Made in America

October 12, 2019 | Michigan Theater

Behind the Music

An orchestra reacts to and serves the cultural needs of its community. Through this process, the sound and identity of an orchestra are molded. For Joan Tower, the individuality formed through this process became the colors to fill the canvas of Made In America. Premiered in 2005, the piece toured through orchestras in all 50 states filling halls of all shapes and sizes. The piece inherently celebrates and embraces differences as it is given a new identity with every stop it makes from California to New York. This evening of music penned in America continues with Stravinsky’s revised 1950 version of The Fairy’s Kiss, originally written for the New York City Ballet. It was also in New York where Dvořák wrote two of his most memorable themes in the opening movement of his Concerto in B minor for Cello and Orchestra. The final moments of this noteworthy evening of music feature the heartfelt coda written by Dvořák in memory of his sister-in-law, Josefina Kaunitzová.


TCHAIKOVSKY Polonaise from Eugene Onegin
TOWER Made In America
STRAVINSKY The Fairy’s Kiss
DVOŘÁK Cello Concerto

Zlatomir Fung, cello
Laura Jackson, guest conductor

Composer, Igor Stravinsky (left) and Choreographer, Vaslav Nijinsky (right)

Zlatomir Fung


Nineteen-year-old American cellist Zlatomir Fung is the first prize winner at 2018 Alice & Eleonore Schoenfeld International String Competition, the 2016 George Enescu International Cello Competition, the 2015 Johansen International Competition for Young String Players, the 2014 Stulberg International String Competition, and the 2014 Irving Klein International Competition. Zlatomir was selected as a 2016 U.S. Presidential Scholar for the Arts and was awarded the 2016 Landgrave von Hesse Prize at the Kronberg Academy Cello Masterclasses. He is a winner of the 2017 Astral National Auditions and the 2017 Young Concert Artists International Auditions.

He is a regular member of the Jupiter Symphony Chamber Players for their 2018-2019 season and has been featured on NPR’s radio show From the Top six times, as well as on Performance Today.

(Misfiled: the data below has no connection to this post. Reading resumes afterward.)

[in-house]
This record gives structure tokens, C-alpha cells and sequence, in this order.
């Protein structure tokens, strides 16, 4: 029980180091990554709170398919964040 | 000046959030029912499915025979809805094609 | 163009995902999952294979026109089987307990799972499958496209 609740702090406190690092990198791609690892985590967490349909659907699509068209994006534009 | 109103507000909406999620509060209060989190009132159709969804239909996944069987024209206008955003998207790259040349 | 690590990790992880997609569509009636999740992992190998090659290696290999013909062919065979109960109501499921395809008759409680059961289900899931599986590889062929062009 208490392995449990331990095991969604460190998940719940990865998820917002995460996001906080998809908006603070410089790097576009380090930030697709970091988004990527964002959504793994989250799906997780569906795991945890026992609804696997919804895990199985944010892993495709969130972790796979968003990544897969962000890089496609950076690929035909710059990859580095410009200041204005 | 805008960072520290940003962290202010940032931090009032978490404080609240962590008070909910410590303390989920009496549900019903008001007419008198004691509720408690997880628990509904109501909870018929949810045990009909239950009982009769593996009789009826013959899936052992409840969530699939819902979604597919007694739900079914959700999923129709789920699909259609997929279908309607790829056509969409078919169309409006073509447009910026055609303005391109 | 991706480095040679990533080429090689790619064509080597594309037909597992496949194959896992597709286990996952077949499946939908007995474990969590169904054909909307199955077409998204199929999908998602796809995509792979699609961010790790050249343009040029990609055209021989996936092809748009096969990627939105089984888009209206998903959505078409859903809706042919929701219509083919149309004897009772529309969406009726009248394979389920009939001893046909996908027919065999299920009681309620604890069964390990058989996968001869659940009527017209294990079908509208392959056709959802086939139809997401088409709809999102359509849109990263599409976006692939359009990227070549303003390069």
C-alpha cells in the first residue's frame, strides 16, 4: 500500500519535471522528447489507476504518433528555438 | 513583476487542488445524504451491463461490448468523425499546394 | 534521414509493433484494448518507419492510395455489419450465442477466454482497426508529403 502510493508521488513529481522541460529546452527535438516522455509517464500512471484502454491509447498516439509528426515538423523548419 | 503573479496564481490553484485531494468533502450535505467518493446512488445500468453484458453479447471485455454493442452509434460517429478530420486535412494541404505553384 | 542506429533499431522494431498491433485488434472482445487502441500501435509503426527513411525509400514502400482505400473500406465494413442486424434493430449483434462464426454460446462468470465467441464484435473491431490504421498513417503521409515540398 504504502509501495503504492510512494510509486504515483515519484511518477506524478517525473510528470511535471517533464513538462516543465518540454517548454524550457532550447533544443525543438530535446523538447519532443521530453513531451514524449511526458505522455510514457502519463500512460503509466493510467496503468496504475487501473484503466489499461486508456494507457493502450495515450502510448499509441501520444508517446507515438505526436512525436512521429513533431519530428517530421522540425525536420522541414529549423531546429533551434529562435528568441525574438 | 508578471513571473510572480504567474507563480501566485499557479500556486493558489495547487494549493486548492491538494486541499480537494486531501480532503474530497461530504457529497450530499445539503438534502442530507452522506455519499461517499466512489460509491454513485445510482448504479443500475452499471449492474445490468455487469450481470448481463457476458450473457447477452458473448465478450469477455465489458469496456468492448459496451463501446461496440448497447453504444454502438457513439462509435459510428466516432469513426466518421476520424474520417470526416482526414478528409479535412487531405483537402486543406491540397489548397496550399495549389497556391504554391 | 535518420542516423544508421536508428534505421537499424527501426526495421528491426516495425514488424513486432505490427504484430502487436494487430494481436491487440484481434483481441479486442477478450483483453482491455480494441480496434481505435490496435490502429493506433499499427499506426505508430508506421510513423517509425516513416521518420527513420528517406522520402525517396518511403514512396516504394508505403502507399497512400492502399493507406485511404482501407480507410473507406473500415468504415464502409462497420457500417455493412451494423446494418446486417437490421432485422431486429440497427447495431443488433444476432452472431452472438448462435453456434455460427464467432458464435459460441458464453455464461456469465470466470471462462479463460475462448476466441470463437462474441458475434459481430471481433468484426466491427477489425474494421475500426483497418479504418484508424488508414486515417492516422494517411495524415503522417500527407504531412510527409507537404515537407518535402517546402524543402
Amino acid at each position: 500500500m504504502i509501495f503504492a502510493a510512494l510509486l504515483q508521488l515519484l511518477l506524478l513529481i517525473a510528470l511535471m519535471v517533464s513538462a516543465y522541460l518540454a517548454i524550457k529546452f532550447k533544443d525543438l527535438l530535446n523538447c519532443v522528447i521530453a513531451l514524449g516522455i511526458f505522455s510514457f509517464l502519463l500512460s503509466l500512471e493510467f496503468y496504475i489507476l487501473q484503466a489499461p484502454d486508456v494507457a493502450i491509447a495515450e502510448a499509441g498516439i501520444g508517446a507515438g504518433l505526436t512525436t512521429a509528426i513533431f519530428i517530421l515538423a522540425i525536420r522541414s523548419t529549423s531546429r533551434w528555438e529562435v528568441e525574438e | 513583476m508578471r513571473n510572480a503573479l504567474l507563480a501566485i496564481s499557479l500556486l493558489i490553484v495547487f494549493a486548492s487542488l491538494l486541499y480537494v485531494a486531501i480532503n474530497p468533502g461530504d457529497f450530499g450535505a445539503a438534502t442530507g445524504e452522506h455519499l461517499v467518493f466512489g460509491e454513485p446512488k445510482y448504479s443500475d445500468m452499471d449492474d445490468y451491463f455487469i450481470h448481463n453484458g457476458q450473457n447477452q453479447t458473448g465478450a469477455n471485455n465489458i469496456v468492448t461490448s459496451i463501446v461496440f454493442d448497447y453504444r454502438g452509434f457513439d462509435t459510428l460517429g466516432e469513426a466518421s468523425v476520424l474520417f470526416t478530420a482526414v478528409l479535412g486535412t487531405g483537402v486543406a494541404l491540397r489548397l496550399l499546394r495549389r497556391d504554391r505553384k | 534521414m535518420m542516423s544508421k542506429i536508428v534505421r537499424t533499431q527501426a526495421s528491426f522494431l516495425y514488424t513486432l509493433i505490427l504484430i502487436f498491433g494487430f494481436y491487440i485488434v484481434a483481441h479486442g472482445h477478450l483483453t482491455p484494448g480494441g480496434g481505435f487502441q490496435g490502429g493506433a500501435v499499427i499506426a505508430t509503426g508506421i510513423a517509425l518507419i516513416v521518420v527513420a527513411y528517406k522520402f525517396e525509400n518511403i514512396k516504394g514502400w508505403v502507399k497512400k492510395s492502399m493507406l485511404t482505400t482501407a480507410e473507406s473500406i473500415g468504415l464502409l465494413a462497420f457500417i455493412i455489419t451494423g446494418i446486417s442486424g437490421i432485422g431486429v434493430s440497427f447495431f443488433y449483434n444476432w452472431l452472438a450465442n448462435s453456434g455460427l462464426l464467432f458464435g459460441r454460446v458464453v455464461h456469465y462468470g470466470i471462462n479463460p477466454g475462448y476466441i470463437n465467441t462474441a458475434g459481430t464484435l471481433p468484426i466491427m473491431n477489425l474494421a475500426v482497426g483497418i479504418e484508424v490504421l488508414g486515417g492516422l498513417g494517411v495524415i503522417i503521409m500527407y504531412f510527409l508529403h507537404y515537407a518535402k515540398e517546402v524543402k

Zlatomir has been a soloist with the George Enescu Philharmonic Orchestra, the Ann Arbor Symphony, the Baltimore Chamber Orchestra, the Santa Cruz Symphony, the Boston Pops, the Lausanne Sinfonietta, the Grand Rapids Symphony, the State Philharmonic of Sibiu, and the New England Philharmonic, among others.

Zlatomir has studied at Ravinia’s Steans Music Institute, the Heifetz International Music Institute, MusicAlp, and the Aspen Music Festival and School. 

Outside of music, Zlatomir enjoys philosophy, cinema, and chess. His teachers have included Julie Albers, Emmanuel Feldman, and Nancy Hair. Currently, he is studying at The Juilliard School with Richard Aaron and Timothy Eddy, where he is a proud recipient of the Kovner Fellowship.

More information at

Fast Facts


An Outlier

When compared to other works from Dvorâk’s “American period,” his Cello Concerto No. 1 in B minor occupies a unique sonic space. The work is notably meloncholic with some of the most emotive and expressive melodic phrases written during the composer’s stay in America. While other well-known compositions from this period are reflections on Dvorâk’s new surroundings, this cello concerto looks inward.

Not Your Average Fairy

Six years before Stravinisky premiered his four-movement orchestral suite of A Fary’s Kiss in New York City, the work was premiered as a ballet in Paris. This larger-scale production was adapted from the dark Hans Christien-Andersen fariytale, The Ice Maiden. The story is of a boy who is cursed with immortality from a kiss. The fairy in the story broke the mold for fairytales of this time period displaying a bosterious personality and commanding precense on stage.


By The Numbers

Orchestra across America that played "Made In America" during the 2005-2006 premier tour

Duration (minutes)

Musicians in Your A2SO